Egbesu Deity in Niger Delta Conflict: A Critical Review of Ekanpou Enewaridideke’s Spiked beyond Spikes

Author

Egbedi, M. O.


Abstract

The oil-rich Niger Delta region of Nigeria has remained underdeveloped and pauperized in spite of the immense oil wealth derived from exploration of its natural resources. It is no wonder that Niger Delta youths form militant groups to protect their local environment. These militias resort to the supernatural to harmonize their limited military power to the superior arsenals of their adversaries who are the ruling powers of the Nigerian state. Ijaw militias in particular, invoke the mystic power of Egbesu deity of war and justice for protection, invisibility and immunity in confronting state machineries. This paper examines the portrayal of Egbesu in recent Niger Delta literature. Egbesu is employed as a mystical inspiration in Ekanpou Enewaridideke’s Spiked beyond Spikes in the struggle against the combine forces of the Nigerian government, oil companies and internal exploiters to combat environmental depletion, political discrimination and the Niger Delta politics. While employing the Eco-Marxist ideology which integrates the Marxian trust of opposition to capitalism in environmental issues, the paper situates the Egbesu deity as a supernatural force that empowers and fortifies the Ijaws in warfare. It concludes by noting that in oil conflict, Enewaridideke, projects a return to the gods as a spiritual instrument of resistance in order to tackle the seemly never-ending predicament of the Niger Delta people.


Keywords

Niger Delta, Ijaw youth, Ekanpou Enewaridideke, Eco-Marxism, Egbesu,


Introduction

The belief in supernatural forces is strong in Africa even though many profess to belong to the Christian or Muslim faith. Among the Ijaw people of the Niger Delta as in many African cultures, there is still a strong commitment to ancestor worship. The water spirit, Owuamapu and Egbesu for instance, are prominent in the Ijaw pantheon. Egbesu is recognized in Ijaw tradition as the god of war and justice. The deity is believed to offer divine defense from attacks of the enemy weapons. Omeje (2005), acknowledges this when he affirms that “Outmatched by the military power of their adversaries, these Ijaw groups re-invent and tap into the spiritual power of the ancient Egbesu deity in their homeland, a magical device that complements their limited firepower” (pp.81-82). The summons of Egbesu in contemporary Niger Delta literature indicates the peoples’ desire to go back to their cultural roots as a means of invoking a more superior power in the tussle between them and the Nigerian government because “it is widely held that Egbesu offers magical protection against gunfire to these young militias” (Omeje, 2005: p.82).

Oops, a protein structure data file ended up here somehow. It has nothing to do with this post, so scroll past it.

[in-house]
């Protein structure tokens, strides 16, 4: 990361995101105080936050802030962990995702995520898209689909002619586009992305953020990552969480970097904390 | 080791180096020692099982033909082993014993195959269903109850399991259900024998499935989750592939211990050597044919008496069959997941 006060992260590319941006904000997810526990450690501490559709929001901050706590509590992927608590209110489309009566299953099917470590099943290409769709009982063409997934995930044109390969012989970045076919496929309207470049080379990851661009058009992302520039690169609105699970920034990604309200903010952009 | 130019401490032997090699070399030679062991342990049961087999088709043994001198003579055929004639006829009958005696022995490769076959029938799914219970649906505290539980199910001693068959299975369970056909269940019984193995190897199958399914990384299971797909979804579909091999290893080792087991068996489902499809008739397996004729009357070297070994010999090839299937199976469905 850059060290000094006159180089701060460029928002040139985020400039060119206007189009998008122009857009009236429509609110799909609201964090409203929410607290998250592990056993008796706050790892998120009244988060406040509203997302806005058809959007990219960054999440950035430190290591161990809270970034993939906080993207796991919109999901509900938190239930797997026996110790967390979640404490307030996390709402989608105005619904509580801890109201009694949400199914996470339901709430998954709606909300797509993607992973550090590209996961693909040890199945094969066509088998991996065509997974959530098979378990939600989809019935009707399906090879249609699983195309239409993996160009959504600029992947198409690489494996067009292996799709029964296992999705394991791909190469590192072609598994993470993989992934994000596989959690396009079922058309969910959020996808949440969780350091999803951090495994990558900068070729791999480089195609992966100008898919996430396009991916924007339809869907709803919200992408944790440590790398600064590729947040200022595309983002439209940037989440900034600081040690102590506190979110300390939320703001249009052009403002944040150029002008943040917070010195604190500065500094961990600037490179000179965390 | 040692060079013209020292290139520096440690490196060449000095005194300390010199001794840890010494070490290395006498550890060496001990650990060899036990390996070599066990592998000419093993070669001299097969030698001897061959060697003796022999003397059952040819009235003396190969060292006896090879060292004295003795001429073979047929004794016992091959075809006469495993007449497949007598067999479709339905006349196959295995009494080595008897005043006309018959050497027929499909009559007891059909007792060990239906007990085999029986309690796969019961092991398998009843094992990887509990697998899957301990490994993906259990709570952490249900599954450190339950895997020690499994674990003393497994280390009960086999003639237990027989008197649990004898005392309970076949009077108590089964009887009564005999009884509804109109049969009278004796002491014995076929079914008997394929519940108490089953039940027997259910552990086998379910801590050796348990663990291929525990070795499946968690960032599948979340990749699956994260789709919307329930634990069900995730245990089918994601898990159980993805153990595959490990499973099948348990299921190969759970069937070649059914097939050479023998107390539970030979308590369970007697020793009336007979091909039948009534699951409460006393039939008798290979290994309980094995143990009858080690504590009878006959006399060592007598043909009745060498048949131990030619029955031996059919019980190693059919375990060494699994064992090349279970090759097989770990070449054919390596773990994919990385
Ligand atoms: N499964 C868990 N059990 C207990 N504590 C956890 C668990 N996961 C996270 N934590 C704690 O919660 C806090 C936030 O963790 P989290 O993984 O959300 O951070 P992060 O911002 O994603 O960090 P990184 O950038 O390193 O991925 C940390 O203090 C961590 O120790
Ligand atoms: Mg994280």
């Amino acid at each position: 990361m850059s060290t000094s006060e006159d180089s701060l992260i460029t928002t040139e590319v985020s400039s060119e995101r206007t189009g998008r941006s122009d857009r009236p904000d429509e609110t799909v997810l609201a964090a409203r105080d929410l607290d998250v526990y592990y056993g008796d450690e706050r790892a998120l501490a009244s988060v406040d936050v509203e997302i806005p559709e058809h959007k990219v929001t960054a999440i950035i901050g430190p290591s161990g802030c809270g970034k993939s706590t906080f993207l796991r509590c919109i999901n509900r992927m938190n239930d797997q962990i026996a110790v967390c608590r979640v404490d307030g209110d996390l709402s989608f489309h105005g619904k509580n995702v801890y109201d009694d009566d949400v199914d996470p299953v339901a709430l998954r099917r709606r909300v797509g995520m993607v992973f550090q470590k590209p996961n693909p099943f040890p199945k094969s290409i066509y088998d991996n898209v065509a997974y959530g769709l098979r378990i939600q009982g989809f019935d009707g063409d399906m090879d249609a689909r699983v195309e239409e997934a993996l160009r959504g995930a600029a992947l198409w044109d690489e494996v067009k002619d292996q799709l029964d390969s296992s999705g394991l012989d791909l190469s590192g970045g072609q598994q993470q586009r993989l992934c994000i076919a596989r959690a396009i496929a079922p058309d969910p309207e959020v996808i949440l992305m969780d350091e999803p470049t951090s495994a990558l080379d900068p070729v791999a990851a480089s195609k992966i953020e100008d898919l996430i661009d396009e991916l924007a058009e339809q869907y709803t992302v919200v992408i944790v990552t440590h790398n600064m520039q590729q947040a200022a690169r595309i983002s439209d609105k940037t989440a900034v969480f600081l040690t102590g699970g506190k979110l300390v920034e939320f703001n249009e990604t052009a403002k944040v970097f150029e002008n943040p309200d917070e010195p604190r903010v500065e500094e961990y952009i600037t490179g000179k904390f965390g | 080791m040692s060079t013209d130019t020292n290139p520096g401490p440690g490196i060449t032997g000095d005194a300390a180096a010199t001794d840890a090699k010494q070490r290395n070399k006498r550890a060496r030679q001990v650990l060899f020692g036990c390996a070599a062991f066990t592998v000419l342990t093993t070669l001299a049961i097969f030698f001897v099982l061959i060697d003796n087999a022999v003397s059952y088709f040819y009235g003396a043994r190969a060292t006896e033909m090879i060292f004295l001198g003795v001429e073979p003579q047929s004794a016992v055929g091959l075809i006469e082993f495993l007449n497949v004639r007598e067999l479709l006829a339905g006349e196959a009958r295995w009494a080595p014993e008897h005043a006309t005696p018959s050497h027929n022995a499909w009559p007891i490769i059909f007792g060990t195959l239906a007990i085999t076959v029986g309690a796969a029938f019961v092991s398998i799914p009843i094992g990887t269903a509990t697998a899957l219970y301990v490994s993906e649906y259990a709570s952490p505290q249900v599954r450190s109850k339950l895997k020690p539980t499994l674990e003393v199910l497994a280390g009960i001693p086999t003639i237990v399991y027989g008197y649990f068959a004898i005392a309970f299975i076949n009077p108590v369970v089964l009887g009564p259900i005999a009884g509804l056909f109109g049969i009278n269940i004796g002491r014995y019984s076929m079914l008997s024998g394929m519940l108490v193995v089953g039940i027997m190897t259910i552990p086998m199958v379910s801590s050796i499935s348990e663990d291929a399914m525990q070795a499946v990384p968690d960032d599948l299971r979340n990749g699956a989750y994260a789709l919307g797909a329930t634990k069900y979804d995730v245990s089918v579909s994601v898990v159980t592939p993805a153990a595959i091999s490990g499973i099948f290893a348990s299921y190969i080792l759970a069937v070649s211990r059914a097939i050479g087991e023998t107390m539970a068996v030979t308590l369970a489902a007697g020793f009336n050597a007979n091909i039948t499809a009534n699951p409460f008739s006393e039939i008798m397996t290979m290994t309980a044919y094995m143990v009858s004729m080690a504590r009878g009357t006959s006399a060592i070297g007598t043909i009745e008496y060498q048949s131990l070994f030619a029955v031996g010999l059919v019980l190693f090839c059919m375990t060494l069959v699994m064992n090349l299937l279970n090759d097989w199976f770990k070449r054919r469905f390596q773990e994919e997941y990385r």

Content

Background to Oil Conflict in the Niger Delta The Niger Delta region, located in the Southern part of Nigeria undeniably generates more income than any other region in the nation due to its huge reserve of crude oil. Oil extraction has impacted disastrously on the environment of Niger Delta communities, threatening the subsistent peasant economy, ecosystem, abode of their gods and by extension, their entire livelihood and economic survival. Enajite Ojaruega (2022) lists some of these existential threats to include: “depletion of biodiversity, coastal and riverbank erosion, oil spillage, soil fertility loss, deforestation, gas flares, and the improper disposal of industrial wastes from the oil industry, especially the local oil refineries are some of the fallouts” (p.15). The oil producing communities have basically remained underdeveloped, marginalized and psychologically alienated while the wealth derived from oil resources and exports revenue is largely used to develop other places as well as a benefit the operators of the oil industry and the bureaucrats in government (Ojaruega, 2022: p.16)...


Conclusion

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References

References are available in the main file..



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